By reading the forums the answer appears to be as soon as you purchase your first rv , start tripping a few breakers, and all of a sudden we’re wondering what in the world is going on. With rv’s getting bigger, fancier, and adding all the comforts of home and more power requirements have naturally increased resulting in the mysterious world of 50 amp service. If you think I’m exagerating just read some of the forums. I use the word “mysterious because the misunderstanding is not only between 30 and 50 amp service but also many don’t have a clue as to what 50 amp service actually is.
Basically most people realize you can’t run two air conditioners or one air conditioner and another high amperage appliance such as microwave or hair dryer at the same time with 30 amp service and that you can with 50 amp’s but how that is accomplished is anyone’s guess. People seemed to have a basic understanding of what was going on with 30 amp service because it was pretty straight forward.
You could basically “draw” or use up to 30 amps with no problem. If you go over that you would trip the shoreline breaker.
Posted on Sunday December 14, Douglas Keister provides us an informative and entertaining History of RVing in this one-hour documentary. If left unrepaired, a potential safety defect could lead to injury or even death. Safety defects must be repaired by a dealer at no cost to you. If it happens again and the RV power pedestal has a amp outlet you can use it instead of the amp outlet.
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My RV has Amp connections. Is there a way to hook up to use Amp service? What do I need to do and will everything work properly? The short answer is yes, but first you need to have an adapter so you can physically plug in to the Amp outlet. Once you have the adapter, you should be able to use all your appliances — just not at the same time. You will have to manage your power usage, and be particularly aware at appliance start-up, when things like the microwave and air conditioner tend to draw more power than they do once they are up and running.
For instance, on Amps, we may run our refrigerator and air conditioner at the same time but will refrain from using the microwave until the air conditioner is off. Or you might opt for running your refrigerator on propane and you will still have enough power leftover for running your air conditioner and microwave at the same time. Different RVs will have different wiring schematics, so you may have to experiment. As a general guideline, an air conditioner might use Amps, a microwave Amps larger convection microwave 13 Amps and the fridge Amps.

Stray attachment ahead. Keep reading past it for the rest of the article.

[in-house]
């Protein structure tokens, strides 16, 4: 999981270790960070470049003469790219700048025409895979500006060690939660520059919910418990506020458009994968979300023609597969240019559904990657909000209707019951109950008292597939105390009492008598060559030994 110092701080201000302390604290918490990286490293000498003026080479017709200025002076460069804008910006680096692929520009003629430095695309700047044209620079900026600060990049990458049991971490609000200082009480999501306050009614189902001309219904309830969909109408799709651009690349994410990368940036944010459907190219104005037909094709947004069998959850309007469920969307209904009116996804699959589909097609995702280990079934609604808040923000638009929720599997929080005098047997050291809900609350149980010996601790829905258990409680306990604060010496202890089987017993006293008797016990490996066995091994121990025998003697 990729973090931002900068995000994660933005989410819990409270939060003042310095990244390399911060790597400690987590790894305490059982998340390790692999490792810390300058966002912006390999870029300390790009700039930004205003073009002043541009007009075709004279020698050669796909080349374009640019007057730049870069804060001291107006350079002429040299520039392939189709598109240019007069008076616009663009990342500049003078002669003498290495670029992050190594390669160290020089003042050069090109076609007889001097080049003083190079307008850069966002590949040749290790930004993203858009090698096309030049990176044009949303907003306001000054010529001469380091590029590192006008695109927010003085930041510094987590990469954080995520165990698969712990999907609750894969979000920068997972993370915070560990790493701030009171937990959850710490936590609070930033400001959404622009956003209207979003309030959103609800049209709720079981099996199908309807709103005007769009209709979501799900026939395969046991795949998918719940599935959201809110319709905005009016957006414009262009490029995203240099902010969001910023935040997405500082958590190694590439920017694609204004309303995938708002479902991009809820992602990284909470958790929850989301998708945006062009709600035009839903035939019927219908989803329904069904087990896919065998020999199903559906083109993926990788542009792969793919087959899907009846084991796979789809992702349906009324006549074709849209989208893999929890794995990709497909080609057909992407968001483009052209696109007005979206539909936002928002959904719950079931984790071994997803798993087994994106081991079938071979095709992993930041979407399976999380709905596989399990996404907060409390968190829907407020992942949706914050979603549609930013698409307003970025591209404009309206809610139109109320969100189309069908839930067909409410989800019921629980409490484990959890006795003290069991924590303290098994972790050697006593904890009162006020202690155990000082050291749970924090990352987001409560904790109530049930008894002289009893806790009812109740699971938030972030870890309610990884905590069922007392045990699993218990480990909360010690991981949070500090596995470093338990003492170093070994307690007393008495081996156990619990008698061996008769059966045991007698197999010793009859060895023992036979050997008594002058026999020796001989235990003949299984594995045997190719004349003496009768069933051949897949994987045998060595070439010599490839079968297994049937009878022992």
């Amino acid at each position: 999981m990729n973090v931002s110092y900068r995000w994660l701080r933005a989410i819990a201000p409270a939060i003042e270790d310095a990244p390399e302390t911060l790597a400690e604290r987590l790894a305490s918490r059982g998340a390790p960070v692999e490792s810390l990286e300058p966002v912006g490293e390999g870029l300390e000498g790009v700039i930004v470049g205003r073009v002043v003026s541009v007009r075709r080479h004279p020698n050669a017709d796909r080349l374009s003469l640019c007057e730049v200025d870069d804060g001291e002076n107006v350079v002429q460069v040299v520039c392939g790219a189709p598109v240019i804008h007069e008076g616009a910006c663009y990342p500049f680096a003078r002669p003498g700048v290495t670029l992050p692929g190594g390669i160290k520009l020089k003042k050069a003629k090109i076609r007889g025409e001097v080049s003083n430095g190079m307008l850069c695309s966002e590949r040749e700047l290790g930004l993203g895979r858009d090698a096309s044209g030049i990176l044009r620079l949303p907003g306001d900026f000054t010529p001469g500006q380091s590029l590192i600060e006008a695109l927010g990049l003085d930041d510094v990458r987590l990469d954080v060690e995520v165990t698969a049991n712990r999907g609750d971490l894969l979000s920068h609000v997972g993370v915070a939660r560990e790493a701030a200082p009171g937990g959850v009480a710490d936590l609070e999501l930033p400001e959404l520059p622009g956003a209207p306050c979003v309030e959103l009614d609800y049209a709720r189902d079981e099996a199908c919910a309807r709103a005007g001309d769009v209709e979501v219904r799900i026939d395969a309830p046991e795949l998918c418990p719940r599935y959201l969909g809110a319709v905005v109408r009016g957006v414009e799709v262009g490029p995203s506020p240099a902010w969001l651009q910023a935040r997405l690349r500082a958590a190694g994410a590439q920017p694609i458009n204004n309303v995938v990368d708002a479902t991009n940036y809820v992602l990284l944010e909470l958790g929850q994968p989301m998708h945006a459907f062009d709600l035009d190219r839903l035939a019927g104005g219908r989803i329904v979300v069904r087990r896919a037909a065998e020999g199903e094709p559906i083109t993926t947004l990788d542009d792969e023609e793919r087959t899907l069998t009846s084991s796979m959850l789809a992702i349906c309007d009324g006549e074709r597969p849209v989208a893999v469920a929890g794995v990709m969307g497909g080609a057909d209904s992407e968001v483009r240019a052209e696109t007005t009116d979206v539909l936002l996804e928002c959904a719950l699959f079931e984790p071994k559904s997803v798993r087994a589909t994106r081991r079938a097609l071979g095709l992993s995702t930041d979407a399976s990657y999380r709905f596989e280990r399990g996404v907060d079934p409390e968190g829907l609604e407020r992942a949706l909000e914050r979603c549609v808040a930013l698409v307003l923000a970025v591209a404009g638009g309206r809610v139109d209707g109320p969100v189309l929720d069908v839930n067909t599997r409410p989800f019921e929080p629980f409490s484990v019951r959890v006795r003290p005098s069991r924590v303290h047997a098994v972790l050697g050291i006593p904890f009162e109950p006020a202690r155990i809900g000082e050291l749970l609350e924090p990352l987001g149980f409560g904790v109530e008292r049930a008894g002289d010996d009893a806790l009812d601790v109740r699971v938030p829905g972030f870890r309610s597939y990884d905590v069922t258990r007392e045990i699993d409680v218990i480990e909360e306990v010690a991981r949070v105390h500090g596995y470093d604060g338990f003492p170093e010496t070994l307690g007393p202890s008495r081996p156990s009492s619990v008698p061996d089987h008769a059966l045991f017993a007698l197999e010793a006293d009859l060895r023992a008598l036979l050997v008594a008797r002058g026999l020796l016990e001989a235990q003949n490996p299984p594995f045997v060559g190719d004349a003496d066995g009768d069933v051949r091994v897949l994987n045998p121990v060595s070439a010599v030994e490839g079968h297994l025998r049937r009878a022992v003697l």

Appliances with heating elements hair dryer, toaster, coffeemaker, etc. Electric heaters are another big draw. On our rig we have a programmable battery charge rate that allows us to restrict the amount of power used by my battery charger. These are just a few suggestions to help you live with amps.
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I removed the metal cover and the home-made wiring shroud. The coiled-up large black cable red arrow is the sub-feed that supplies power to the new sub-panel. We left one large knock-out for the sub-feed cable. This cable needs to enter the main panel at arrow 1, so we had to re-route the cable behind all those other cables. This clamp is just big enough for the G sub-feed cable.
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Tweet This page is part of a sequence of questions on our RV electrical systems section. You can browse the rest of the related questions at the bottom of this page. The answer to this question depends on whether your RV has 30 amp or 50 amp capabilities. You may have already read this from a previous question in this series, but you can easily know which you have by looking at your power cord. A large plug with 3 prongs is most common and is 30 amps.
Bigger and newer RVs could have a 50 amp plug which is large and has four prongs. No matter how much power is available to you at the power source, this is the maximum your RV will be able to accommodate. What often happens is when people aren’t in an RV park they store their RV at their house where they only have the common amp household outlet. If you want to keep your batteries charged while you store your RV at your house you will need a 15 to 30 amp adapter.
Keep in mind that you will now be limited to 15 amps while plugged in here, which is not very much when it comes to running appliances but is perfect for charging your batteries before a trip. If you have a 30 amp RV and need a 15 to 30 amp adapter, here is an option: This does not give you more power; you will still be limited to 30 amps.